Silicon Valley star Kumail Nanjiani’s story is an interesting one. In his new movie, The Big Sick, Nanjiani (playing himself) tells the story of how he and his wife met. While the film does add a few plot points to the couples courtship, it tells a mostly true story. The Big Sick isn’t shy about the normal story beats that accompany a break-up to make-up tale. Yet, it is the characters that embody this tale and the way they tell it that sets it apart.  The Big Sick is the romantic comedy for people who don’t like them.

Written by Nanjiani and his wife Emily V. Gordon, The Big Sick is directed by Hello, My Name is Doris writer, Michael Showalter. As mentioned, the movie tells the story of Kumail and the meeting of his wife Emily (Zoe Kazan). In the movie, the two meet after one of Kumail’s set at a comedy club in Chicago. Growing up in Pakistan and eventually moving to the U.S., he comes from a strict muslim family. After swearing they’ll never see each other, the two continue to date even when Kumail’s mother is trying to set him up in an arranged marriage. Kumail and Emily’s chemistry is beyond doubt. Kazan is solid in the role even when most of her screen time occurs in the films first half.

Kumail is tortured by his desire to branch out, all the while not leaving his family behind in the process. He doesn’t pray, has no desire to seek courtship with the women his mother finds and wants to pursue being a stand up comedian against his mothers advice. He doesn’t even want Emily to know all of this, but when she finds out, he seemingly realizes he can’t put his family through the stress of disowning him.

Even after Emily succumbs to the titular big sick, Kumail is still conflicted. That is what makes the movie so unique. Rom-com formula usually dictates everything becomes clear once the main character suffers pain. It takes meeting Emily’s parents, played by Ray Romano and Holly Hunter, for him to appreciate what he has lost. Romano is great in this role, as is Hunter. The two play off each other well and have some issues of their own at hand.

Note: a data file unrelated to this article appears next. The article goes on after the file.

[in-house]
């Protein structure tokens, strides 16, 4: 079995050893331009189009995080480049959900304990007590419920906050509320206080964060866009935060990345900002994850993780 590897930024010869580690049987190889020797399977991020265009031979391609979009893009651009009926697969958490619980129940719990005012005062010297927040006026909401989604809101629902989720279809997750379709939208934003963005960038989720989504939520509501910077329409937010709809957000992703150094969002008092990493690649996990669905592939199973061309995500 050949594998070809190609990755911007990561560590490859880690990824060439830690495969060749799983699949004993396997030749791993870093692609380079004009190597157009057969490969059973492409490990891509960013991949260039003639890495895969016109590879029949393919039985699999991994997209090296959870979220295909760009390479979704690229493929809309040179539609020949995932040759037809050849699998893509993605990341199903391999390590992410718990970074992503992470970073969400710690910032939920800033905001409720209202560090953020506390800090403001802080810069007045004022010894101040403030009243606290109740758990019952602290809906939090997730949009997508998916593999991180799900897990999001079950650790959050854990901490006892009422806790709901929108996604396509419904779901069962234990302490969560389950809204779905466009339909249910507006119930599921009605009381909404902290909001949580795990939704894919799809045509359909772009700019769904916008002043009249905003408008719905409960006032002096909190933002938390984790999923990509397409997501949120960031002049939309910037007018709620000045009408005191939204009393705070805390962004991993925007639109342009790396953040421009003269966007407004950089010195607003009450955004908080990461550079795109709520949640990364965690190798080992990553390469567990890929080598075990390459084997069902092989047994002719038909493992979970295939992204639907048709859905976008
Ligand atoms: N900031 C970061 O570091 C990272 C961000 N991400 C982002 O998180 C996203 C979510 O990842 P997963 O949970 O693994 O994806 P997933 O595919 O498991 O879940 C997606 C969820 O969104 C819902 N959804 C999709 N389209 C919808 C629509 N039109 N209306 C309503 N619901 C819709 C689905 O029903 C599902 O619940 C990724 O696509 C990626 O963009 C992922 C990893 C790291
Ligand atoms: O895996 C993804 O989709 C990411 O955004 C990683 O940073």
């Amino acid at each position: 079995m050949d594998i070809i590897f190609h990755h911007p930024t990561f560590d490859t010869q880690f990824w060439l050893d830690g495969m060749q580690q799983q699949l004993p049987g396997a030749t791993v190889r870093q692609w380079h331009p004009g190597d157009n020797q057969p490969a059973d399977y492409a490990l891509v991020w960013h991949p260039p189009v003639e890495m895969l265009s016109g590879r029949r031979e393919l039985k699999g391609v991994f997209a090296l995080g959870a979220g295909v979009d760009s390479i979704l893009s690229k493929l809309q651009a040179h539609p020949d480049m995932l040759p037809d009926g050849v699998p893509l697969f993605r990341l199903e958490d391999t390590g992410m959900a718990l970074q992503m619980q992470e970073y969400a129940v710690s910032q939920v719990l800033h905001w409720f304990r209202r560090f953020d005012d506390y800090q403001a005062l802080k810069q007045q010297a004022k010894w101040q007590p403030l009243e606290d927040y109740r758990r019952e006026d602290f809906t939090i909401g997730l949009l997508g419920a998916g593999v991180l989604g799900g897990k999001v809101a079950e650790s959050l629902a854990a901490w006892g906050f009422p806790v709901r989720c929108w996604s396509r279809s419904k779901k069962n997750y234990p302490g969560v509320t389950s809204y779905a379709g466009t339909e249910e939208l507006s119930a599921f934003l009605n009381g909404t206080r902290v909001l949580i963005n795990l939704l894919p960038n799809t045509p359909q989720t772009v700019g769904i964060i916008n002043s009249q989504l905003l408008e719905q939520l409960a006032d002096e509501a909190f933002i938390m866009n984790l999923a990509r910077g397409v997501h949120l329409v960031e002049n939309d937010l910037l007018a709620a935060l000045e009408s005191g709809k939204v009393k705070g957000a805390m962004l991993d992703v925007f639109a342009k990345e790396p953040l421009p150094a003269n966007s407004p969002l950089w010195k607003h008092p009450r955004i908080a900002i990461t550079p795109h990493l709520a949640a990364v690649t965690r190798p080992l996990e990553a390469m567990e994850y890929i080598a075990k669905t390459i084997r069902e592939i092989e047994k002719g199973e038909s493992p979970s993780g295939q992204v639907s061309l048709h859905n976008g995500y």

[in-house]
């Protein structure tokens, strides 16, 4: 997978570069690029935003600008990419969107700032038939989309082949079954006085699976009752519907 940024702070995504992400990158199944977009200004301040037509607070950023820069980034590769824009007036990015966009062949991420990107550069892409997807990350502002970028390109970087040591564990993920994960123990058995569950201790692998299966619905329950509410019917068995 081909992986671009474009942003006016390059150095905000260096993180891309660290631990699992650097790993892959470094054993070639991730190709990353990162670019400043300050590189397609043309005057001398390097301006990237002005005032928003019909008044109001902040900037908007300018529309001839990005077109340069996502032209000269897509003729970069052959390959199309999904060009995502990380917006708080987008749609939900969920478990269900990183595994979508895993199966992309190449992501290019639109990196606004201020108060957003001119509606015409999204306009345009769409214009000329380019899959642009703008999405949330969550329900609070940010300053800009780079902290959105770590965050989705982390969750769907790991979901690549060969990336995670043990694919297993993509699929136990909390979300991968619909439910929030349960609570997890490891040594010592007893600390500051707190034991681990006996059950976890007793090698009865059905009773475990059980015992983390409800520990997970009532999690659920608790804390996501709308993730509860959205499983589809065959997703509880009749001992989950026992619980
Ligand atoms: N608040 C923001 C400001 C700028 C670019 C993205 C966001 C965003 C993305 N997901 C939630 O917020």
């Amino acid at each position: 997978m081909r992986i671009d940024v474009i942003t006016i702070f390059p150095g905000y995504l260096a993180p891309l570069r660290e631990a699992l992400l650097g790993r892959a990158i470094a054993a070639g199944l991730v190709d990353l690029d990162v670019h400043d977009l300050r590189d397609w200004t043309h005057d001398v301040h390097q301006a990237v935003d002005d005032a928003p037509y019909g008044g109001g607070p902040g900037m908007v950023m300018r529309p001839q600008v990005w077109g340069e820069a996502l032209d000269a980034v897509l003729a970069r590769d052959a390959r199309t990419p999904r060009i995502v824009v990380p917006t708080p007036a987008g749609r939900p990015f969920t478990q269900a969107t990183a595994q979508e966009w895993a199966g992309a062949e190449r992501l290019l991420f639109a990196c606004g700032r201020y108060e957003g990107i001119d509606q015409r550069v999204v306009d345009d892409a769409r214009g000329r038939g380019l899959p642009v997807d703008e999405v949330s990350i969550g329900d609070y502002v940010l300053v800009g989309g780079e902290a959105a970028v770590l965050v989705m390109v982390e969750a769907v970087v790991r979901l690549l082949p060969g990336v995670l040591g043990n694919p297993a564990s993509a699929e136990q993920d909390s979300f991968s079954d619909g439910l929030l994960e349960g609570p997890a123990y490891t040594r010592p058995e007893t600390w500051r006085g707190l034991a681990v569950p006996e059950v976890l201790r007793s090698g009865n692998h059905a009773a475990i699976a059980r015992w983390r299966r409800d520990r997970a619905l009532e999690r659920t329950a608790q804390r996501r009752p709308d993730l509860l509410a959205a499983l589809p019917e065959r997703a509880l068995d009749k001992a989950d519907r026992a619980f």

Even through all the changes for the sense of film storytelling, nothing ever feels disingenuous. Romano and Hunter perfectly epitomize the concerned parents. Terry (Romano) takes a liking to Kumail and gives him the benefit of the doubt while Emily is in a coma. Due to some strife in the days before Emily becomes sick, Emily’s parents aren’t keen on him being there, so there is some tension. But Terry sees himself in Kumail to some degree. To the same point, Kumail understandably find s solace in Terry and Beth due to the sheer fact, they are nothing like his family. Though his parents are often presented as stern, we get it. Kumail’s brother Naveed is the crown jewel of the family. He married within the culture, has a good job and he is a good muslim.

The Big Sick isn’t afraid to dive into the confusion of love and family. It often has a fresh take on it. It’s dialogue feels refreshingly natural and insanely clever. Chief among the movies best qualities, it is hilarious. Nanjiani’s sharp wit and comedic timing play so well throughout the film and he often find humor in situations that don’t always warrant it. That is part of the beauty of this film. It has some terrific moments of awkward comedy that are laugh out loud funny. Romano and Nanjiani play off each other well and their chemistry creates some of the more memorable jokes found in the movie.

Like any production with Judd Apatow’s name attached (he produces the film) The Big Sick is a tad overlong. Coming in around two hours, there are some pieces that definitely could have been trimmed down a bit. Contradictory to that point, it never feels like it drags along, nor was I ever bored with it. The humor keeps hitting and moves the film along at a consistent enough pace to somewhat earn its runtime.

The formula is always there and tempting The Big Sick to succumb to being an ordinary rom-com. Fortunately, it never bends. Strong central performances by all of its talent actors, and irreverent and always funny humor blend to give us one of the best of the year, and one of the strongest romantic comedies in recent memory. It is full of heart and keen observations on every day human conditions. The Big Sick feels more like real life than any movie I’ve seen recently. That is always a welcome feeling in what is typically the most superficial season of movie releases in any give year. This isn’t your summer blockbuster, but it’s a poignant look at culture clashing and imperfections.

9.5/10

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